chapter  2
22 Pages

Arabization as ethnic cleansing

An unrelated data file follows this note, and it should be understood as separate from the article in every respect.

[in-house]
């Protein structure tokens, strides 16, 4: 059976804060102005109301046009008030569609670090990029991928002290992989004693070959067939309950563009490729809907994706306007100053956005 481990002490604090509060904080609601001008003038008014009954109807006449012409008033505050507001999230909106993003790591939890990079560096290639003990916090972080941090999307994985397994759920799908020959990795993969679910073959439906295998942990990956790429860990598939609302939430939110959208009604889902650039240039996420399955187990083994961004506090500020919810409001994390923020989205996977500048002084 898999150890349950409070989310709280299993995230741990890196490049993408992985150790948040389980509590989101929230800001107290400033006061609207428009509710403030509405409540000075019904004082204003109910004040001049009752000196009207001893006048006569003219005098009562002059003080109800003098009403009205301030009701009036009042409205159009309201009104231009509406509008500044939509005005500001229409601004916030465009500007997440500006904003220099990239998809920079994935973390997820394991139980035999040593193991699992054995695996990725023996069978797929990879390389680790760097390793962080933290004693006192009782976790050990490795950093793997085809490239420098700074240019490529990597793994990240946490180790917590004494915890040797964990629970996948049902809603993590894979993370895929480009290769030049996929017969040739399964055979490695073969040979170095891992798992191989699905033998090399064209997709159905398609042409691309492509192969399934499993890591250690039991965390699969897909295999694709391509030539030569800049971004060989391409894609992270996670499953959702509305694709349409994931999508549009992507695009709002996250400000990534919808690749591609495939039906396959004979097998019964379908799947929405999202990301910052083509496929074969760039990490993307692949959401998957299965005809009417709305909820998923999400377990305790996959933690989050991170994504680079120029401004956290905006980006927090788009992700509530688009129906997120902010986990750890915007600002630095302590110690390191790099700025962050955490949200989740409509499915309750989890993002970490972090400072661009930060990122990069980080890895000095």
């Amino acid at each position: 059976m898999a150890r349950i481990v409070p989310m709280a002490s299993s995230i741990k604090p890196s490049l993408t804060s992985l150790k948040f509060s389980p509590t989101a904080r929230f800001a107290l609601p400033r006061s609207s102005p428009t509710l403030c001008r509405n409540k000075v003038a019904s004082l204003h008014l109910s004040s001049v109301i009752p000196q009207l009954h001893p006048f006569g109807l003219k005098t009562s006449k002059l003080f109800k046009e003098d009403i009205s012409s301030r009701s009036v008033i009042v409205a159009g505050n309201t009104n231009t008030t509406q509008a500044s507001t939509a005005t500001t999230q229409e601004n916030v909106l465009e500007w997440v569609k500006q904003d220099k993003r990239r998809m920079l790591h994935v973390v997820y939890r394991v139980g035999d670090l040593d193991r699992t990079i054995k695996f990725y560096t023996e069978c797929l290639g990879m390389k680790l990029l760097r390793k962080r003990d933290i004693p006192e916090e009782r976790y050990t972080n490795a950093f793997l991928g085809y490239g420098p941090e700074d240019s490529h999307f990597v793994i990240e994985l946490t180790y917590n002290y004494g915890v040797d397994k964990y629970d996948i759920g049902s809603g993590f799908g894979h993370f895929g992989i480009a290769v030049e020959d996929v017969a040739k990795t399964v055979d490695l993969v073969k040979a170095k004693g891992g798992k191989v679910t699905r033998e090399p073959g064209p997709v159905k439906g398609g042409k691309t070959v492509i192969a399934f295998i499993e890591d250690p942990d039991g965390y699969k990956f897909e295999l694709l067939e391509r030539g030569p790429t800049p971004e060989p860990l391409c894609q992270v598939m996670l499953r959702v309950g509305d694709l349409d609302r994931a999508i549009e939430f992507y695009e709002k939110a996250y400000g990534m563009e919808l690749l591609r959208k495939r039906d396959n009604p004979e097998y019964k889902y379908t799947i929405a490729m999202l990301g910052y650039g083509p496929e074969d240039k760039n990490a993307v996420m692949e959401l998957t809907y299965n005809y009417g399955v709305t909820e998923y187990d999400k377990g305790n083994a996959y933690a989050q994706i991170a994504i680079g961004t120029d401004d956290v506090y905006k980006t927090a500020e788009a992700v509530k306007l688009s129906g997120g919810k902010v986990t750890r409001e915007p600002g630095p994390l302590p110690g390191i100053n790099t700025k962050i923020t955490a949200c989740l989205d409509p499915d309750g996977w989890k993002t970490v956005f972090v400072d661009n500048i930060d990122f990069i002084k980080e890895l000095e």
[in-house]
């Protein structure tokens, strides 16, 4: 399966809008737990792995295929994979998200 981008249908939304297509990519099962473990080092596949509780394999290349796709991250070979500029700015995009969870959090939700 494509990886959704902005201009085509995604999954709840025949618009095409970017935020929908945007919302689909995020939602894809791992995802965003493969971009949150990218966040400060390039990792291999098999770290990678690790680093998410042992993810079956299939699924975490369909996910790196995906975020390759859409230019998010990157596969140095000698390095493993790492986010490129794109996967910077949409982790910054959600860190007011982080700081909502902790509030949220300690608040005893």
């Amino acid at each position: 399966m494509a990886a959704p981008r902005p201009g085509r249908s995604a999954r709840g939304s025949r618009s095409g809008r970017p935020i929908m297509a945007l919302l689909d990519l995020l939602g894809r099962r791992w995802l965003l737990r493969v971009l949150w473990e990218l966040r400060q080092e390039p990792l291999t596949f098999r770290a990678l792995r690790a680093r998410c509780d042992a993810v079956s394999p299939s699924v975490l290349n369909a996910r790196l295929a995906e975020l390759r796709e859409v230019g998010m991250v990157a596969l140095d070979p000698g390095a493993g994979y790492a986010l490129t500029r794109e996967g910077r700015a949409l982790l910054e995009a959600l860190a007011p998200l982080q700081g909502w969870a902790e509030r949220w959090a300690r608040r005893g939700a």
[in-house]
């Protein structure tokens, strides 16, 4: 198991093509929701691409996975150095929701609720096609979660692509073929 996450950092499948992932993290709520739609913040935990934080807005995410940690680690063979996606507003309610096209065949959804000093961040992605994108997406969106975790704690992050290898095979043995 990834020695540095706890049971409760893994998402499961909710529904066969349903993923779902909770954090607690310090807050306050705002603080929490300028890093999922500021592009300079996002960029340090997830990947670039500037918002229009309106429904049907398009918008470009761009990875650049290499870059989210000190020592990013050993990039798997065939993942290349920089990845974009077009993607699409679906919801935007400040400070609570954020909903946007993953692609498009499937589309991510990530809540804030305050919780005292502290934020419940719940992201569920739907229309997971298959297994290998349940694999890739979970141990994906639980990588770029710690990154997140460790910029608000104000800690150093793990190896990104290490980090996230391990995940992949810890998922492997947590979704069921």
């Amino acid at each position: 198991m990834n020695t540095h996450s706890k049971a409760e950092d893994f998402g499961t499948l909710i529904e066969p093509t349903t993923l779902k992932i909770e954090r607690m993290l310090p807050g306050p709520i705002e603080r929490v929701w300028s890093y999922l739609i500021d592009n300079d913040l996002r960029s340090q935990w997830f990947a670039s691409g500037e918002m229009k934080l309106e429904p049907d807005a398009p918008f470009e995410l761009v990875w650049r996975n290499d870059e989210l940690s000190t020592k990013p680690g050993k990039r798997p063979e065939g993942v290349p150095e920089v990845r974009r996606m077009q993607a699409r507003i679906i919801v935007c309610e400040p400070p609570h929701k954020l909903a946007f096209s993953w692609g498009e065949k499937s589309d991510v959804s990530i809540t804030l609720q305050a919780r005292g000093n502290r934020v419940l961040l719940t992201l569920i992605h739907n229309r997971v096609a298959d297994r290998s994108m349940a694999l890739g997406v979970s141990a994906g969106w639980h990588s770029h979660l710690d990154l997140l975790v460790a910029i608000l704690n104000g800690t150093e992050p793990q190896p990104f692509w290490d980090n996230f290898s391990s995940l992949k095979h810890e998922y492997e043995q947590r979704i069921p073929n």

It was on 30 December 2006 that the ex-dictator was executed. Saddam was wearing a black coat and civilian clothes like every detainee who has been held illegally, which gave the impression that he was a victim and not a defendant. The official verdict was that he was condemned for the killing in Dujail of 148 of his own citizens who Saddam believed were guilty of plotting against him. In the wake of the video recorded and uploaded by the Iraqi Ministry of the Interior on the Internet for everybody to see, a routine that reminded one too closely of the obsession of the security forces for recording the torture of political detainees during the regime, President George W. Bush released the following statement: “Fair trials were unimaginable under Saddam Hussein’s tyrannical rule. It is a testament to the Iraqi people’s resolve to move forward after decades of oppression that, despite his terrible crimes against his own people, Saddam Hussein received a fair trial.”1 In reality, from the Shia point of view, this was a way of dealing with a figure who, according to misleading intelligence information, was going to be brought back to power by an American complot or was going to be freed from prison by Ba’athist insurgents. According to Judge Mohammed Al Uraibi,2 a member of the IHT, and other observers, this was an act of revenge and, on the American side, a quick way of dealing with him.